Corinne Wainer is a direct but kind powerhouse who describes herself as a “Boston girl with a Maine twang.” I first met her riding the L years ago, while she was passing out cards to announce the opening of her new studio (and she remembered me when I took her class six months later… magical!).
In the past year, she’s grown an idea into an amazing reality, and this is just the beginning. In this interview, we got to know Corinne and her studio SHAKTIBARRE, the space in Williamsburg (and soon, Harlem!) where boutique fitness meets activism.
What gap did you notice in the fitness industry that compelled you to open your own studio?
My background is in educational psychology, and originally, I was focused on helping students with mindfulness. A lot of the time for kids, the definition of mindfulness is just being quiet. But that’s not being mindful, that’s being quiet. I wanted to create a studio for young girls, and started down that path, but quickly realized that the same conundrum for young girls is happening for older women. I decided to make a studio for all ages of women that in time, once built out, could incorporate my program for young girls in the same place.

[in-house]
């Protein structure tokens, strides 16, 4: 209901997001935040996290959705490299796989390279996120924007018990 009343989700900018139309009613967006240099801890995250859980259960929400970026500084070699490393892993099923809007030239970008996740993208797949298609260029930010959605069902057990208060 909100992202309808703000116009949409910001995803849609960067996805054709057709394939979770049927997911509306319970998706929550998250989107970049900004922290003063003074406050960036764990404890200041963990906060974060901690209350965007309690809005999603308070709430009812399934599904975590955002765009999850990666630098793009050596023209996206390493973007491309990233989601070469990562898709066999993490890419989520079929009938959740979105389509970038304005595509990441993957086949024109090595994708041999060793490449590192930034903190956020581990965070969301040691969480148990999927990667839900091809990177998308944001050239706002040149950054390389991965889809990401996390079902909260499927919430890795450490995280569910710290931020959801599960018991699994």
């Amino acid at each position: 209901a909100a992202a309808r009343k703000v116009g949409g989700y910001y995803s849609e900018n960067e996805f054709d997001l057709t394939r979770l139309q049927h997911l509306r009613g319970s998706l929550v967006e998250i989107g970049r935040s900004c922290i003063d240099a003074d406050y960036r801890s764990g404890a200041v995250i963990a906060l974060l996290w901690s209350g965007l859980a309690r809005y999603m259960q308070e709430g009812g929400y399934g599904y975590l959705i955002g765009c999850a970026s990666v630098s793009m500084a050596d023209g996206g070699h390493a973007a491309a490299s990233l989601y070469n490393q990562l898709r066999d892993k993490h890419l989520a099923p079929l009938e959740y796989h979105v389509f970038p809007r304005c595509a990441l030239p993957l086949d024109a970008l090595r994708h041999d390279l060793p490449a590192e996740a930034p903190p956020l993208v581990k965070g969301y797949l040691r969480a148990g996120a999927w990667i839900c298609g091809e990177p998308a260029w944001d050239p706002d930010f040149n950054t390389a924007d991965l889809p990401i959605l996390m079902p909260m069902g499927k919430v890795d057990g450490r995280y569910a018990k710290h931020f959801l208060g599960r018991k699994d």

The missing piece of the puzzle was how to make a fitness studio where people are interested in education and activism. What if we could take familiar formats like barre and yoga to get people in the door, but then provide a much more mindful and inclusive experience? That’s how SHAKTIBARRE was formed. The class itself is a conversation for empowering and cognitive reframing; we provide opportunities where people can go from one place to another in just a 55 minute period, instead of just working on their body.
That’s no small task. What have been your biggest challenges bringing this vision to life?
When you try to change any power imbalance, you cannot be the only person in the room advocating for it. We can provide the most accepting and diverse space for class, but then we have to have people, who aren’t usually included in the industry, also speaking up for themselves. That was one piece of feedback we received at first- that we had this amazing, diverse mission, but our demographic was still pretty homogenous. Our doors were open, but the customers we were seeking to serve hadn’t approached us in force.
Now that we are a year in and we’ve built more trust in the product, the mission of reaching a more diverse demographic is gaining steam. We are starting to have customers come to us to get actively involved in their empowerment, requesting classes for underserved groups like queer women, women of color, and morbidly obese women. Once we have an audience, we can work on providing these services and doing so with integrity.
Our sliding scale pricing model has been really helpful because it was a more immediate way to open up the dialogue on accessibility, without taking a year to build up. Right off the bat, we’re able to provide people who make less than $60,000 a year with reduced pricing. Almost half of our customers use this, so it has definitely helped us create a more inclusive environment.